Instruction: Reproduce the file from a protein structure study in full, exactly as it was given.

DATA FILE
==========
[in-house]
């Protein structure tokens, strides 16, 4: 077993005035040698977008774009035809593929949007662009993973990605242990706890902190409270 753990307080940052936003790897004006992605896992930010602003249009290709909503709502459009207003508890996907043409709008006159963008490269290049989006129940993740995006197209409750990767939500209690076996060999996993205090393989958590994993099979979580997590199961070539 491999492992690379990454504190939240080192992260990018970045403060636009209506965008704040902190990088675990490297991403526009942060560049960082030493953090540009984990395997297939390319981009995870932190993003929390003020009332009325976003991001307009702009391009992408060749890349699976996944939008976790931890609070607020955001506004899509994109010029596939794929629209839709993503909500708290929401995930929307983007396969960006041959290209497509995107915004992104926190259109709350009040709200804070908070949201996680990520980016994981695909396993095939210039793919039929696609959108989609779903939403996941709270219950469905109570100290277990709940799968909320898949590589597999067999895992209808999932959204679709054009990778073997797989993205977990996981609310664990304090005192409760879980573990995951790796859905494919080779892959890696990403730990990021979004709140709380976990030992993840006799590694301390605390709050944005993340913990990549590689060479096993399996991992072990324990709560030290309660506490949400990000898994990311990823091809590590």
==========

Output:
[in-house]
């Protein structure tokens, strides 16, 4: 077993005035040698977008774009035809593929949007662009993973990605242990706890902190409270 753990307080940052936003790897004006992605896992930010602003249009290709909503709502459009207003508890996907043409709008006159963008490269290049989006129940993740995006197209409750990767939500209690076996060999996993205090393989958590994993099979979580997590199961070539 491999492992690379990454504190939240080192992260990018970045403060636009209506965008704040902190990088675990490297991403526009942060560049960082030493953090540009984990395997297939390319981009995870932190993003929390003020009332009325976003991001307009702009391009992408060749890349699976996944939008976790931890609070607020955001506004899509994109010029596939794929629209839709993503909500708290929401995930929307983007396969960006041959290209497509995107915004992104926190259109709350009040709200804070908070949201996680990520980016994981695909396993095939210039793919039929696609959108989609779903939403996941709270219950469905109570100290277990709940799968909320898949590589597999067999895992209808999932959204679709054009990778073997797989993205977990996981609310664990304090005192409760879980573990995951790796859905494919080779892959890696990403730990990021979004709140709380976990030992993840006799590694301390605390709050944005993340913990990549590689060479096993399996991992072990324990709560030290309660506490949400990000898994990311990823091809590590």